11651 Health Library | Health and Wellness | Wellmont Health System
  • Neck Sprain


    A neck sprain is the stretching and/or tearing of neck ligaments. Ligaments are strong bands of tissue that connect bones to each other. In mild sprains, the ligaments are stretched too far. Severe sprains will have partial tears in the ligaments.


    A neck sprain results from sudden movement. The movement causes the neck to go too far forward or back.
    Whiplash Injury
    Whiplash cervical
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    Risk Factors

    Incidents that increase your chance of neck sprain include:
    • Car accidents (known as whiplash)
    • Assaults with a blow to the head
    • Sporting events that include full contact
    • Strain of the upper back or shoulder
    • Falls


    Symptoms may include:
    • Neck pain, especially in the back of the neck, that gets worse with movement
    • Shoulder pain and muscle spasms
    • Tingling sensations or weakness in the arms
    • Headache, especially in the back of the head
    • Difficulty sleeping
    • Fatigue
    • Trouble concentrating
    • Irritability
    • Stiffness and difficulty moving the head:
      • Side to side
      • Up and down
      • In a circular motion


    The doctor will ask about your symptoms and how you injured your neck. Your neck will be examined. Your doctor will check the stability of your neck and the severity of the injury. Other sources of neck pain may need to be ruled out before your doctor can confirm a neck sprain.
    Tests may be done to rule out other conditions that cause neck pain. These can include dislocations, spinal fractures, arthritis, and cervical disc disease. Your doctor may need pictures of your neck and spine. These pictures can be taken by:


    Treatment may include:


    In most cases, you should continue to move your neck. Go about your normal activities as much as you can tolerate.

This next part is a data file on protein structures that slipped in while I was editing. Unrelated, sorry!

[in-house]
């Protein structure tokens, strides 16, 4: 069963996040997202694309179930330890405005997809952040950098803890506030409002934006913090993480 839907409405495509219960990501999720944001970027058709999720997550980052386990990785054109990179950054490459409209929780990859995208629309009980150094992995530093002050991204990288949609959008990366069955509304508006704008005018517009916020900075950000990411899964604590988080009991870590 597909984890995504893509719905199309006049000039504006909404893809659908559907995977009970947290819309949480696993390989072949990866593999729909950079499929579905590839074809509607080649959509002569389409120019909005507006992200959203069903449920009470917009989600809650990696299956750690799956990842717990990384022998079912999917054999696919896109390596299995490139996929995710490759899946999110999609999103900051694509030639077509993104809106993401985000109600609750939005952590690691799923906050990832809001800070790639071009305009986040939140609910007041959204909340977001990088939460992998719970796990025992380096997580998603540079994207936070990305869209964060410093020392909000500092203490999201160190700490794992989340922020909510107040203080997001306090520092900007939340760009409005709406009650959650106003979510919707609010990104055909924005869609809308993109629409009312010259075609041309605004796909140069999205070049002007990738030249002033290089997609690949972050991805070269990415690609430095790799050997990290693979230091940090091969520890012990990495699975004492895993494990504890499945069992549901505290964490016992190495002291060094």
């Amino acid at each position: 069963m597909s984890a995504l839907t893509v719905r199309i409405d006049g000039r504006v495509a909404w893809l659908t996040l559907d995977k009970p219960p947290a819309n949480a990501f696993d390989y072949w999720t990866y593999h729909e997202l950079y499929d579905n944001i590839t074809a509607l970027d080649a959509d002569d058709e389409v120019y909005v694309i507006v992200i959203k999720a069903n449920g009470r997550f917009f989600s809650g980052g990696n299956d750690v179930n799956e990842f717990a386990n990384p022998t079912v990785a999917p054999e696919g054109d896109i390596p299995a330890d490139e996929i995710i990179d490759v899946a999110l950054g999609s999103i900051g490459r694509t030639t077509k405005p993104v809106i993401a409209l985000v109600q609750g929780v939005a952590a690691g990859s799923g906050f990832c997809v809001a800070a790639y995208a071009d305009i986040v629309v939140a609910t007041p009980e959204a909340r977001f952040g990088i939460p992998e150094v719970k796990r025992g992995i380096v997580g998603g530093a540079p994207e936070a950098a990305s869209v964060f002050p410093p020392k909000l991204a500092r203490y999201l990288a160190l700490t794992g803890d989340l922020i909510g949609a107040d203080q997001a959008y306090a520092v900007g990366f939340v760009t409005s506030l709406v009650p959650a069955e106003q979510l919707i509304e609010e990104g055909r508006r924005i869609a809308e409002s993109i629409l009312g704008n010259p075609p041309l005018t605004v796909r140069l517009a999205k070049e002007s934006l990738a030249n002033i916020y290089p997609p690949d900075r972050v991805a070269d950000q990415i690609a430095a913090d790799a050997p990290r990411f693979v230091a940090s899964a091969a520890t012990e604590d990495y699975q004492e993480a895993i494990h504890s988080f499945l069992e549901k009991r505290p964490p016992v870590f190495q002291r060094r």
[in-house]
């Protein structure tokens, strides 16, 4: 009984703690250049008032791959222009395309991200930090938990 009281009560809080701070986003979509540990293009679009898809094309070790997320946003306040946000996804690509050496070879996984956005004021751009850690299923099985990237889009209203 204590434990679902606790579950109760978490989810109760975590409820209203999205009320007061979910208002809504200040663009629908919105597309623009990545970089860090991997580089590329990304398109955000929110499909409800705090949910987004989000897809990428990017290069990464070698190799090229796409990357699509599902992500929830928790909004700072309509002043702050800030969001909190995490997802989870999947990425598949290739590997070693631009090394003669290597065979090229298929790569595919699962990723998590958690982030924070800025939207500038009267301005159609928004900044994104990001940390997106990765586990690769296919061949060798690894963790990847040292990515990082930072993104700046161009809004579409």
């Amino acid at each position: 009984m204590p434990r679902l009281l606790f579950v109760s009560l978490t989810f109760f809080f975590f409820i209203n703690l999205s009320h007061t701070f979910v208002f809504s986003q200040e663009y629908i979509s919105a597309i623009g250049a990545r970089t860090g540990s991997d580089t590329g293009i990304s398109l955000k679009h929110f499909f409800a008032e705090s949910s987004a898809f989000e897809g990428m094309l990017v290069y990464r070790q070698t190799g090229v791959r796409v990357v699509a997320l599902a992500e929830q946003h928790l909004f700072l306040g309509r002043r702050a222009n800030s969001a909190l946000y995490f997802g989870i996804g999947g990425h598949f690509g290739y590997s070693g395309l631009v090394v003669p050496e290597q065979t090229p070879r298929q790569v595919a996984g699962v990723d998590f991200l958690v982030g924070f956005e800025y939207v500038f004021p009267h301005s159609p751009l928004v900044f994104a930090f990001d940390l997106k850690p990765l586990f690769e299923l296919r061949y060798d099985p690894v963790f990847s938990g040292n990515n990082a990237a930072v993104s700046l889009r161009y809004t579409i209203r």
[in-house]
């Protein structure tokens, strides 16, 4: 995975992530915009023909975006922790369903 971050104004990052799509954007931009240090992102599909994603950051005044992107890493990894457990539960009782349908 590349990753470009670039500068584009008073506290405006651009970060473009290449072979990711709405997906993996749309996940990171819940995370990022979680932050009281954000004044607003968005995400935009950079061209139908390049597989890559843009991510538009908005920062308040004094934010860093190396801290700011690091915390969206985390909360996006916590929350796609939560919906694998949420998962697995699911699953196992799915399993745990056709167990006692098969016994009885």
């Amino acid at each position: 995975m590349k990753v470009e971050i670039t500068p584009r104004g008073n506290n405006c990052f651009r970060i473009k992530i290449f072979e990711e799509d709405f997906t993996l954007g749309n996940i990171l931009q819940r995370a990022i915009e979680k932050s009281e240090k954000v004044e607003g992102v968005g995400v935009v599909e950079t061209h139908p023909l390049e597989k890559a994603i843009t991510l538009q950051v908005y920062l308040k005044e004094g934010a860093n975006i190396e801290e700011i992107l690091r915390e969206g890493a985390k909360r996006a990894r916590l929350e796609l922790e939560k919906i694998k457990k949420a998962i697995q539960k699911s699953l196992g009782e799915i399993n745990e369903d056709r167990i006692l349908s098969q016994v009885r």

Your doctor may recommend:
    • Over-the-counter pain medicine (such as, ibuprofen, naproxen, acetaminophen, aspirin)
    • Medicated cream or patches that are placed on the skin
    • Prescription muscle relaxants to ease muscle spasms

    Ice and Heat

    To help reduce pain:
    • Apply ice or a cold pack to the neck for 15-20 minutes. Repeat four times a day for 2-3 days. Cold will help reduce swelling. Wrap the ice or cold pack in a towel. Do not apply the ice directly to your skin.
    • Moist heat helps loosen tight or injured muscles. Wait for swelling to go away before using heat therapy.


    Physical therapy may be recommended. Therapy appointments may include:
    • Massage—to help increase blood flow and reduce tension.
    • Cervical traction—a special technique to stretch the neck and reduce muscle spasm.
    • Stretching and strengthening exercises


    To reduce your risk of neck sprain:
    • Drive carefully to avoid car accidents.
    • Wear your seat/shoulder belt.
    • Avoid contact sports.
    • Do exercises that strengthen the neck muscles.


    American Academy of Orthopaedic Surgeons http://www.aaos.org

    American Orthopaedic Society for Sports Medicine http://www.sportsmed.org/


    Health Canada http://www.hc-sc.gc.ca

    Physical Therapy Canada http://www.physicaltherapy.ca


    Alleva JT, Franklin J, et al. Frontera: Essentials of Physical Medicine and Rehabilitation. Philadelphia, PA: Hanley and Belfus; 2002: chap 5.

    American Academy of Orthopaedic Surgeons website. Available at: http://www.aaos.org. Accessed July 17, 2009.

    Cervical sprain. EBSCO DynaMed website. Available at: https://dynamed.ebscohost.com/about/about-us. Updated November 26, 2012. Accessed November 27, 2012.

    Conlin A, Bhogal S, et al. Treatment of whiplash-associated disorders—part II: Medical and surgical interventions. Pain Research & Management. 2005;10:33-40.

    Duane TM, Wilson SP, et al. Canadian cervical spine rule compared with computed tomography: a prospective analysis. J Trauma. 2011;71(2):352-357.

    Langevin P, Peloso PM, et al. Botulinum toxin for subacute/chronic neck pain. Cochrane Database Syst Rev. 2011;(7):CD008626.

    National Institute of Arthritis and Musculoskeletal and Skin Diseases website. Available at: http://www.niams.nih.gov/. Accessed July 17, 2009.

    Neck sprain. American Academy of Orthopaedic Surgeons website. Available at: http://orthoinfo.aaos.org/topic.cfm?topic=A00410. Updated August 2007. Accessed July 17, 2009.

    Renstrom P. Sports Injuries: Basic Principles of Prevention and Care. Boston, MA: Blackwell Scientific Publications; 1993.

    Teasell RW, McClure JA, et al. A research synthesis of therapeutic interventions for whiplash-associated disorder (WAD): part 2 - interventions for acute WAD. Pain Res Manag. 2010;15(5):295-304.

    1/4/2011 DynaMed's Systematic Literature Surveillance https://dynamed.ebscohost.com/about/about-us: Massey T, Derry S, Moore R, McQuay H. Topical NSAIDs for acute pain in adults. Cochrane Database Syst Rev. 2010;(6):CD007402.

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